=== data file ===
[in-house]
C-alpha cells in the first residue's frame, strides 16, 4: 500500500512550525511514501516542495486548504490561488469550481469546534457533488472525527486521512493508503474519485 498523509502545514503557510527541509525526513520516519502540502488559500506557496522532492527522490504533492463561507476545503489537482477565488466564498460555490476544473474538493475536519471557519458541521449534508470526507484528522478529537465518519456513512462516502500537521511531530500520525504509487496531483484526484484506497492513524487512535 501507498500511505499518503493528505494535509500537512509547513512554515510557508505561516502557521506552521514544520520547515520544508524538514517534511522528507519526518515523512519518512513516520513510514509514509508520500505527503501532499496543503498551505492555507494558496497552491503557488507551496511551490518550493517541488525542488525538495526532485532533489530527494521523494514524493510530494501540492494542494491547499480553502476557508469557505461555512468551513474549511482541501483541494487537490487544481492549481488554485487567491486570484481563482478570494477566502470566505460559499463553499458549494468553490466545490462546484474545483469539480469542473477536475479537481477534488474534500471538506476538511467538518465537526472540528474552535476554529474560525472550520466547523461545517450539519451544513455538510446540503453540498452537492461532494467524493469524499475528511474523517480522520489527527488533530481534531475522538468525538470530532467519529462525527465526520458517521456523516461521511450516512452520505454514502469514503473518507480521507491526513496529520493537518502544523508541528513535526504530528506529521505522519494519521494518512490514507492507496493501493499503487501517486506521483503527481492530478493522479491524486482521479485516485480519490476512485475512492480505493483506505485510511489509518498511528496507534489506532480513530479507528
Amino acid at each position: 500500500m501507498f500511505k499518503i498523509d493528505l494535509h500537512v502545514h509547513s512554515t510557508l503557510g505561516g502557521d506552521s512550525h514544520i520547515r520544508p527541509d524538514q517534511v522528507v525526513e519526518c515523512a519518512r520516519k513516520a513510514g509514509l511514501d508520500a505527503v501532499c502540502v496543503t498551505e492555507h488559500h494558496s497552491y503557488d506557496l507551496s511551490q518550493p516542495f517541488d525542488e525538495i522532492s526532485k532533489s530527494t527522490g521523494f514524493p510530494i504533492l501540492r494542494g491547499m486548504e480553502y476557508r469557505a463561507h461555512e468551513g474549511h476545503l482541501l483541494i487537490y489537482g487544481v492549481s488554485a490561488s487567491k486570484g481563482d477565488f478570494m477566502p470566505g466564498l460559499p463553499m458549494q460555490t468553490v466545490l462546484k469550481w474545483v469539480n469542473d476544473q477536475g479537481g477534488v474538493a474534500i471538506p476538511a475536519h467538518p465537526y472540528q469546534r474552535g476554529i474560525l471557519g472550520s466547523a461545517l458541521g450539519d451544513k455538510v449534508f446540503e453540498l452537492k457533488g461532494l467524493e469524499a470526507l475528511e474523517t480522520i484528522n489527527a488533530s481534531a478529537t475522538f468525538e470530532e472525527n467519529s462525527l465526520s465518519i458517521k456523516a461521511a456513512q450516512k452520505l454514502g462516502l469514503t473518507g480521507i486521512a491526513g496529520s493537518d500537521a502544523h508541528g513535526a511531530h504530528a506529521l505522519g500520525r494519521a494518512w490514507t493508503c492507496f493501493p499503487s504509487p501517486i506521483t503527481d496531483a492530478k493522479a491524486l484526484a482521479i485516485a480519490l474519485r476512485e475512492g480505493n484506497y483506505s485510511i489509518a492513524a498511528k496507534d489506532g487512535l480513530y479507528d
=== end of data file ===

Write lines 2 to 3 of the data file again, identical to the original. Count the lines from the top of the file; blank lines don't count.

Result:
C-alpha cells in the first residue's frame, strides 16, 4: 500500500512550525511514501516542495486548504490561488469550481469546534457533488472525527486521512493508503474519485 498523509502545514503557510527541509525526513520516519502540502488559500506557496522532492527522490504533492463561507476545503489537482477565488466564498460555490476544473474538493475536519471557519458541521449534508470526507484528522478529537465518519456513512462516502500537521511531530500520525504509487496531483484526484484506497492513524487512535 501507498500511505499518503493528505494535509500537512509547513512554515510557508505561516502557521506552521514544520520547515520544508524538514517534511522528507519526518515523512519518512513516520513510514509514509508520500505527503501532499496543503498551505492555507494558496497552491503557488507551496511551490518550493517541488525542488525538495526532485532533489530527494521523494514524493510530494501540492494542494491547499480553502476557508469557505461555512468551513474549511482541501483541494487537490487544481492549481488554485487567491486570484481563482478570494477566502470566505460559499463553499458549494468553490466545490462546484474545483469539480469542473477536475479537481477534488474534500471538506476538511467538518465537526472540528474552535476554529474560525472550520466547523461545517450539519451544513455538510446540503453540498452537492461532494467524493469524499475528511474523517480522520489527527488533530481534531475522538468525538470530532467519529462525527465526520458517521456523516461521511450516512452520505454514502469514503473518507480521507491526513496529520493537518502544523508541528513535526504530528506529521505522519494519521494518512490514507492507496493501493499503487501517486506521483503527481492530478493522479491524486482521479485516485480519490476512485475512492480505493483506505485510511489509518498511528496507534489506532480513530479507528
Amino acid at each position: 500500500m501507498f500511505k499518503i498523509d493528505l494535509h500537512v502545514h509547513s512554515t510557508l503557510g505561516g502557521d506552521s512550525h514544520i520547515r520544508p527541509d524538514q517534511v522528507v525526513e519526518c515523512a519518512r520516519k513516520a513510514g509514509l511514501d508520500a505527503v501532499c502540502v496543503t498551505e492555507h488559500h494558496s497552491y503557488d506557496l507551496s511551490q518550493p516542495f517541488d525542488e525538495i522532492s526532485k532533489s530527494t527522490g521523494f514524493p510530494i504533492l501540492r494542494g491547499m486548504e480553502y476557508r469557505a463561507h461555512e468551513g474549511h476545503l482541501l483541494i487537490y489537482g487544481v492549481s488554485a490561488s487567491k486570484g481563482d477565488f478570494m477566502p470566505g466564498l460559499p463553499m458549494q460555490t468553490v466545490l462546484k469550481w474545483v469539480n469542473d476544473q477536475g479537481g477534488v474538493a474534500i471538506p476538511a475536519h467538518p465537526y472540528q469546534r474552535g476554529i474560525l471557519g472550520s466547523a461545517l458541521g450539519d451544513k455538510v449534508f446540503e453540498l452537492k457533488g461532494l467524493e469524499a470526507l475528511e474523517t480522520i484528522n489527527a488533530s481534531a478529537t475522538f468525538e470530532e472525527n467519529s462525527l465526520s465518519i458517521k456523516a461521511a456513512q450516512k452520505l454514502g462516502l469514503t473518507g480521507i486521512a491526513g496529520s493537518d500537521a502544523h508541528g513535526a511531530h504530528a506529521l505522519g500520525r494519521a494518512w490514507t493508503c492507496f493501493p499503487s504509487p501517486i506521483t503527481d496531483a492530478k493522479a491524486l484526484a482521479i485516485a480519490l474519485r476512485e475512492g480505493n484506497y483506505s485510511i489509518a492513524a498511528k496507534d489506532g487512535l480513530y479507528d